Denmark became the first European country to stop using the AstraZeneca Covid-19 vaccine on Tuesday, citing concerns over uncommon yet severe side effects.
“Denmark’s vaccination programme will carry on without the AstraZeneca vaccine,” Soren Brostrom, the Danish Health Authority’s president, said at a press conference.
Last week, the European Union‘s drug authority said it had discovered a potential correlation between the vaccine and very unusual blood clot events, but added that the risk of dying from Covid-19 was “far greater” than the risk of death from uncommon side effects.
Individual nations, on the other hand, are free to conduct their own risk evaluations and determine how to prescribe the vaccination based on local circumstances, which differ greatly across the bloc.
A number of countries, including France and Germany, have continued prescribing the vaccine to some age groups, mostly those above the age of 50 or 60.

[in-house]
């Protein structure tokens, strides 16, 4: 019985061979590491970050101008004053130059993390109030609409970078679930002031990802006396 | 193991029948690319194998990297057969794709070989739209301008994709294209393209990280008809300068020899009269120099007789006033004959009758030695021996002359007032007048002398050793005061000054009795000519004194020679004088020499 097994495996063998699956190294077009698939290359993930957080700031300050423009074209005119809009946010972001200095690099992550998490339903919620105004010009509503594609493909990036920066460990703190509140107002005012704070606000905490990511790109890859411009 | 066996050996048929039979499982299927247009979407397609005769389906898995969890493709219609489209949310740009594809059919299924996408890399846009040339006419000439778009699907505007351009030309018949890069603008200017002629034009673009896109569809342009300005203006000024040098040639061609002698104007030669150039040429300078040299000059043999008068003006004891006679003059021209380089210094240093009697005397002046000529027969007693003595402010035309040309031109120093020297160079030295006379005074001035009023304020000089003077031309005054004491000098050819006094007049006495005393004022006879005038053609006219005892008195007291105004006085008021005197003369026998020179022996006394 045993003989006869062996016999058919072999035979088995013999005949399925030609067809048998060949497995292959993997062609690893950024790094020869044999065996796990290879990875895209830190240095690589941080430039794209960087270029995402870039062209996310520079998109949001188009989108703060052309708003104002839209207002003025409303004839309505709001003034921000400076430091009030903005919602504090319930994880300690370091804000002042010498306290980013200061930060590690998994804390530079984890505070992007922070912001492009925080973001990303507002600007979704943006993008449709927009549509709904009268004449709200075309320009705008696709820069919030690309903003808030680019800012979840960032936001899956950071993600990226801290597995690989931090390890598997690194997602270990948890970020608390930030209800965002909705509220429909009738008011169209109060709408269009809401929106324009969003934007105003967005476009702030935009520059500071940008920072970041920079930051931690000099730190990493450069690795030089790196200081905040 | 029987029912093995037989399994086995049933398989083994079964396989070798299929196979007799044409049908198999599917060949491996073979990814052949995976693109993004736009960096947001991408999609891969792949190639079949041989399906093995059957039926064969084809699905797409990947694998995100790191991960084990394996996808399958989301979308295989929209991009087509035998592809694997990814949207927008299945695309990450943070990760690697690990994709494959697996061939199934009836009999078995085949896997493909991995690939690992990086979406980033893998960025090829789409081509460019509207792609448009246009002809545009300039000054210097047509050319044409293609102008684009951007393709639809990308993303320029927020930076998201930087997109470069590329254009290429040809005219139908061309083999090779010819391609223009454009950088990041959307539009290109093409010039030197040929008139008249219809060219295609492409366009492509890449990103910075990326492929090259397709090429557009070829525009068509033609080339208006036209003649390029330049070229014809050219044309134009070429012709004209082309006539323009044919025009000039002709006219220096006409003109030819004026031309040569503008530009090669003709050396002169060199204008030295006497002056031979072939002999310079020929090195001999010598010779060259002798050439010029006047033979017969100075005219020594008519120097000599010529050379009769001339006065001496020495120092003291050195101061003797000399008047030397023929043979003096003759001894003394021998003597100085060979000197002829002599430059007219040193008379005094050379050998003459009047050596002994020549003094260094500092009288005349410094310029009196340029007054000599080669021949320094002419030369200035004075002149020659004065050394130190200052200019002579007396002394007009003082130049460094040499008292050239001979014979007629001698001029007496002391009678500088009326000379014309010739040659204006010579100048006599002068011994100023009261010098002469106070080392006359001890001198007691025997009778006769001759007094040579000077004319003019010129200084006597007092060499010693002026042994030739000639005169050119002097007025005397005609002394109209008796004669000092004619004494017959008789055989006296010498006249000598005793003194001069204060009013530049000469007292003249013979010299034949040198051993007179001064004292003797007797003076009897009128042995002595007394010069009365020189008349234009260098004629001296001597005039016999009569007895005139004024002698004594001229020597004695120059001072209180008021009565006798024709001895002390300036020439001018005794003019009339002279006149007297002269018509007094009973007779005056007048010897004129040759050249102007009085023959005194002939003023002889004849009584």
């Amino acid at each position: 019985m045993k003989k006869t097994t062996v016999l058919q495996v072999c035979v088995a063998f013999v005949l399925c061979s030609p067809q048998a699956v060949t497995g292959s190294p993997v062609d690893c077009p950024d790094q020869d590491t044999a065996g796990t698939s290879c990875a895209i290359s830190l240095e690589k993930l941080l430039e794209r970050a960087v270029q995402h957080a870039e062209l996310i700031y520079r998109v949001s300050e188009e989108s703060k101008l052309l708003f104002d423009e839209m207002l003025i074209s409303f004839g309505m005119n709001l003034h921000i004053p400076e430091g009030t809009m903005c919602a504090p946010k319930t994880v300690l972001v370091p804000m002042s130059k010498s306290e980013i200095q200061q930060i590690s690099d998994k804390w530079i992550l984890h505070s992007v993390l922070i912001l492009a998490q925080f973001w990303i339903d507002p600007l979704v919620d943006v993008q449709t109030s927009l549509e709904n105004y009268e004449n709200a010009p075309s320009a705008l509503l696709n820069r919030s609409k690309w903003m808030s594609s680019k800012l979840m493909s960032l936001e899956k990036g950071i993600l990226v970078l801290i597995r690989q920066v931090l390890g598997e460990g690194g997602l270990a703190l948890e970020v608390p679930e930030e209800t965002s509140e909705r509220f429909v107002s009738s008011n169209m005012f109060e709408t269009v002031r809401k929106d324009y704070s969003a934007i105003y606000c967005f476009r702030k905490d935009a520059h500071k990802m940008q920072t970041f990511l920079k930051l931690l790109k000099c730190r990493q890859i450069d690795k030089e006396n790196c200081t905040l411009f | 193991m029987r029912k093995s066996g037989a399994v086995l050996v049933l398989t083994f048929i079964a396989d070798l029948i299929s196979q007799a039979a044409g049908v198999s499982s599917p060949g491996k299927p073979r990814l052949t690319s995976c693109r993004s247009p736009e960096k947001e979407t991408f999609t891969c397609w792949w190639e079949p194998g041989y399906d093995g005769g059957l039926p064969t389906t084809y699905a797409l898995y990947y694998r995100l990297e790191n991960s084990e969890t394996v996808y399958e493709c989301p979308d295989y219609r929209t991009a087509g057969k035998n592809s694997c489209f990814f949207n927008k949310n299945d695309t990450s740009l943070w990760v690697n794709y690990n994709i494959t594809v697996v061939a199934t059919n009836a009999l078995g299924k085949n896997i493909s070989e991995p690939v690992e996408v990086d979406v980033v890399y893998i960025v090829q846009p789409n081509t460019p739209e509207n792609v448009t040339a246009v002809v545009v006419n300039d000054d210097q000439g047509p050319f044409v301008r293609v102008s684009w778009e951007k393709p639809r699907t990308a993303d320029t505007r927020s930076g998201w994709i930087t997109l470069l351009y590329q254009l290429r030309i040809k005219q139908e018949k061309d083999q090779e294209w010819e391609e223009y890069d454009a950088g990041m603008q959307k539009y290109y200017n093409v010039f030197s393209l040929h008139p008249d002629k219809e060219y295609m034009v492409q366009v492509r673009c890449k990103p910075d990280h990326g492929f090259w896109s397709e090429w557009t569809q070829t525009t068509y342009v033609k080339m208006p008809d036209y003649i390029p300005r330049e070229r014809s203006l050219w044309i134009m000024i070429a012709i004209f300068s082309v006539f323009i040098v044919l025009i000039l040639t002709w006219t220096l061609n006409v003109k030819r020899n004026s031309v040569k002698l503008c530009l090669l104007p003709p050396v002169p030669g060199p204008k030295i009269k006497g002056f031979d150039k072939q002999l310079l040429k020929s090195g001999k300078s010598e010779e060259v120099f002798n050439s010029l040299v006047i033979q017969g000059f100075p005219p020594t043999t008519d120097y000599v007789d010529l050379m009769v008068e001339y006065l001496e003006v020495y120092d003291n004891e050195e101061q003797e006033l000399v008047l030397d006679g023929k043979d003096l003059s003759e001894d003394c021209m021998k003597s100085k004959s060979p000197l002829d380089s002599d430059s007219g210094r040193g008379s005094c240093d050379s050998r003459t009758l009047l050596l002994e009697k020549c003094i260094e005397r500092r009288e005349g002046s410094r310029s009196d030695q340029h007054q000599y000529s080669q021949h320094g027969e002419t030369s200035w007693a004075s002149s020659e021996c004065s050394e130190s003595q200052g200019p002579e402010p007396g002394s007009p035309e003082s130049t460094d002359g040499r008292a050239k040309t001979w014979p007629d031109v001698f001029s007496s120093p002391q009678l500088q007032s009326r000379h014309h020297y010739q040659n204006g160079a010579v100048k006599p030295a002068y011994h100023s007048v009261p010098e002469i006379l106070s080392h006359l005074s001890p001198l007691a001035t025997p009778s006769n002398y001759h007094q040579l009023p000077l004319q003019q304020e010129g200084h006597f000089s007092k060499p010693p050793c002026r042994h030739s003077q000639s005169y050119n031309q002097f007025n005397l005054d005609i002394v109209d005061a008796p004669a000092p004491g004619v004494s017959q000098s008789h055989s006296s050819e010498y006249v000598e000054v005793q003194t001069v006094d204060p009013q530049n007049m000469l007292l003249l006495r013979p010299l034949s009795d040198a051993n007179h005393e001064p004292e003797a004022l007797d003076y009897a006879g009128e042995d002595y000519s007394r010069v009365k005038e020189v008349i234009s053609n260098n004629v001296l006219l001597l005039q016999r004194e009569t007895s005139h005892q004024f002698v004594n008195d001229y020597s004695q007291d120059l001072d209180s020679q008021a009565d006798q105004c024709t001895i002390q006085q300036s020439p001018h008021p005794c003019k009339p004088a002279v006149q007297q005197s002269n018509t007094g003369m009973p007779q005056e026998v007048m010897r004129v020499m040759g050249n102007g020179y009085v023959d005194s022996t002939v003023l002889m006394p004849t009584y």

After the daily infection rate slowed to 500-600 a day from several thousand in December, Denmark, a nation of 5.8 million inhabitants, is reopening schools, restaurants, shopping malls, and cultural events.
In March, the Nordic country was the first to halt all vaccinations due to safety issues, and Johnson & Johnson’s vaccine has also been placed on hold pending further inquiries into a potential connection to unusual blood clot events.
Almost one million Danes have had their first vaccinations, with 77 percent receiving Pfizer-vaccine, BioNTech’s 7.8 percent receiving Moderna’s injection, and 15.3 percent receiving AstraZeneca’s.